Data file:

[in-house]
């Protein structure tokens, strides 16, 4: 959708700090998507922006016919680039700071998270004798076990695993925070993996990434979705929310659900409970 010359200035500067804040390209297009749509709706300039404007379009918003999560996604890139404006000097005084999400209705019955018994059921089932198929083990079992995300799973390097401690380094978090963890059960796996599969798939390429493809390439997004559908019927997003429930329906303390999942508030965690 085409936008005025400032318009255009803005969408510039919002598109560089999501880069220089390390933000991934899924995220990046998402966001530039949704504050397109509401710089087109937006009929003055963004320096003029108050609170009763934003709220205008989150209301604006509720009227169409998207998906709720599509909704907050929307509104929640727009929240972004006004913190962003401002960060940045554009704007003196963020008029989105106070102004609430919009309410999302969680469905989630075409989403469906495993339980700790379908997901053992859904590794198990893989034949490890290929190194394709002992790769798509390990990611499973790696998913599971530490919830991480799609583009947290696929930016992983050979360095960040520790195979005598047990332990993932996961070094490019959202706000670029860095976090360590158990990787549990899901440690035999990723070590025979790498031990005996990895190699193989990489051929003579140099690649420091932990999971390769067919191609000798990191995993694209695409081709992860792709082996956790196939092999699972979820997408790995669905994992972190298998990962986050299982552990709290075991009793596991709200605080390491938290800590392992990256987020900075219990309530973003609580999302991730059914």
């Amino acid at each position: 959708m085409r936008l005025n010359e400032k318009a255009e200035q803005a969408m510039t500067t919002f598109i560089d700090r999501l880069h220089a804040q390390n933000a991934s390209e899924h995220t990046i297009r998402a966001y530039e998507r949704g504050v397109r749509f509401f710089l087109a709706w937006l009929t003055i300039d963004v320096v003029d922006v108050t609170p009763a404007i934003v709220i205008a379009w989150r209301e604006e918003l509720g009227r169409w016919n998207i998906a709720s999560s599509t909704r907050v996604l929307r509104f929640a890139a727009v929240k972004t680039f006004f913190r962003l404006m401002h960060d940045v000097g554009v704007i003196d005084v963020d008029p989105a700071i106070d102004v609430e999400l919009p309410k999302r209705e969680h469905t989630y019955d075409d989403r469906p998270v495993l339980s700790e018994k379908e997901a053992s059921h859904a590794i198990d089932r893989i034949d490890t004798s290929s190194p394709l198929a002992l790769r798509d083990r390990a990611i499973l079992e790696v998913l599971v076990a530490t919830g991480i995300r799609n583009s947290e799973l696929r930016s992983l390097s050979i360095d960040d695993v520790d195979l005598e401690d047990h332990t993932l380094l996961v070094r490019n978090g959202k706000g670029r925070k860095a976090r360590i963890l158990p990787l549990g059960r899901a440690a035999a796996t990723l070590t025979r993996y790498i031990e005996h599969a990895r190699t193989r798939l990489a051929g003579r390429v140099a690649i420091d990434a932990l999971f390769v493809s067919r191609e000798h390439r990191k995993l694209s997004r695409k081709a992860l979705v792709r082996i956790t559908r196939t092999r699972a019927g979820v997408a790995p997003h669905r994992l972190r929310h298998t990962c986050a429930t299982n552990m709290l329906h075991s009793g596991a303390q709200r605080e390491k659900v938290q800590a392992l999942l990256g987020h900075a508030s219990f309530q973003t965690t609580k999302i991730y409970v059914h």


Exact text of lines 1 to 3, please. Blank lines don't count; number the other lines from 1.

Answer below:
[in-house]
């Protein structure tokens, strides 16, 4: 959708700090998507922006016919680039700071998270004798076990695993925070993996990434979705929310659900409970 010359200035500067804040390209297009749509709706300039404007379009918003999560996604890139404006000097005084999400209705019955018994059921089932198929083990079992995300799973390097401690380094978090963890059960796996599969798939390429493809390439997004559908019927997003429930329906303390999942508030965690 085409936008005025400032318009255009803005969408510039919002598109560089999501880069220089390390933000991934899924995220990046998402966001530039949704504050397109509401710089087109937006009929003055963004320096003029108050609170009763934003709220205008989150209301604006509720009227169409998207998906709720599509909704907050929307509104929640727009929240972004006004913190962003401002960060940045554009704007003196963020008029989105106070102004609430919009309410999302969680469905989630075409989403469906495993339980700790379908997901053992859904590794198990893989034949490890290929190194394709002992790769798509390990990611499973790696998913599971530490919830991480799609583009947290696929930016992983050979360095960040520790195979005598047990332990993932996961070094490019959202706000670029860095976090360590158990990787549990899901440690035999990723070590025979790498031990005996990895190699193989990489051929003579140099690649420091932990999971390769067919191609000798990191995993694209695409081709992860792709082996956790196939092999699972979820997408790995669905994992972190298998990962986050299982552990709290075991009793596991709200605080390491938290800590392992990256987020900075219990309530973003609580999302991730059914």
């Amino acid at each position: 959708m085409r936008l005025n010359e400032k318009a255009e200035q803005a969408m510039t500067t919002f598109i560089d700090r999501l880069h220089a804040q390390n933000a991934s390209e899924h995220t990046i297009r998402a966001y530039e998507r949704g504050v397109r749509f509401f710089l087109a709706w937006l009929t003055i300039d963004v320096v003029d922006v108050t609170p009763a404007i934003v709220i205008a379009w989150r209301e604006e918003l509720g009227r169409w016919n998207i998906a709720s999560s599509t909704r907050v996604l929307r509104f929640a890139a727009v929240k972004t680039f006004f913190r962003l404006m401002h960060d940045v000097g554009v704007i003196d005084v963020d008029p989105a700071i106070d102004v609430e999400l919009p309410k999302r209705e969680h469905t989630y019955d075409d989403r469906p998270v495993l339980s700790e018994k379908e997901a053992s059921h859904a590794i198990d089932r893989i034949d490890t004798s290929s190194p394709l198929a002992l790769r798509d083990r390990a990611i499973l079992e790696v998913l599971v076990a530490t919830g991480i995300r799609n583009s947290e799973l696929r930016s992983l390097s050979i360095d960040d695993v520790d195979l005598e401690d047990h332990t993932l380094l996961v070094r490019n978090g959202k706000g670029r925070k860095a976090r360590i963890l158990p990787l549990g059960r899901a440690a035999a796996t990723l070590t025979r993996y790498i031990e005996h599969a990895r190699t193989r798939l990489a051929g003579r390429v140099a690649i420091d990434a932990l999971f390769v493809s067919r191609e000798h390439r990191k995993l694209s997004r695409k081709a992860l979705v792709r082996i956790t559908r196939t092999r699972a019927g979820v997408a790995p997003h669905r994992l972190r929310h298998t990962c986050a429930t299982n552990m709290l329906h075991s009793g596991a303390q709200r605080e390491k659900v938290q800590a392992l999942l990256g987020h900075a508030s219990f309530q973003t965690t609580k999302i991730y409970v059914h």